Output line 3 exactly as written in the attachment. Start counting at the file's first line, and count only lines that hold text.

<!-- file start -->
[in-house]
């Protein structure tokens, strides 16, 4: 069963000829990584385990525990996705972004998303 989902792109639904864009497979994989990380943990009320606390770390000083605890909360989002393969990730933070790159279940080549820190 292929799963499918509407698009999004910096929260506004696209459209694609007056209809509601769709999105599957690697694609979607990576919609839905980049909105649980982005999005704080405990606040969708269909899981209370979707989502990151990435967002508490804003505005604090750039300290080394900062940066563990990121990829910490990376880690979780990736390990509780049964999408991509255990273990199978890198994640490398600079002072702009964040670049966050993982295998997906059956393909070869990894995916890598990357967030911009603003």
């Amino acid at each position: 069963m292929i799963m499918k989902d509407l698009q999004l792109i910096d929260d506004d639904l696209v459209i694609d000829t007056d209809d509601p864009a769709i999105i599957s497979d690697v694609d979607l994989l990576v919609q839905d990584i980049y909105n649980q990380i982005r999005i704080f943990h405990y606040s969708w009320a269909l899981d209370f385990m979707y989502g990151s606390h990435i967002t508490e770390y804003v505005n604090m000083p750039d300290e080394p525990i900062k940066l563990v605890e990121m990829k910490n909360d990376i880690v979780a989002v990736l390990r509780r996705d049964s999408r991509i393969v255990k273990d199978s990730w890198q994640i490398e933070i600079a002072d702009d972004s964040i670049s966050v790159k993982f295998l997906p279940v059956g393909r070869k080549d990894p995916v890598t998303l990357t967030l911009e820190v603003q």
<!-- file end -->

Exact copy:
């Amino acid at each position: 069963m292929i799963m499918k989902d509407l698009q999004l792109i910096d929260d506004d639904l696209v459209i694609d000829t007056d209809d509601p864009a769709i999105i599957s497979d690697v694609d979607l994989l990576v919609q839905d990584i980049y909105n649980q990380i982005r999005i704080f943990h405990y606040s969708w009320a269909l899981d209370f385990m979707y989502g990151s606390h990435i967002t508490e770390y804003v505005n604090m000083p750039d300290e080394p525990i900062k940066l563990v605890e990121m990829k910490n909360d990376i880690v979780a989002v990736l390990r509780r996705d049964s999408r991509i393969v255990k273990d199978s990730w890198q994640i490398e933070i600079a002072d702009d972004s964040i670049s966050v790159k993982f295998l997906p279940v059956g393909r070869k080549d990894p995916v890598t998303l990357t967030l911009e820190v603003q």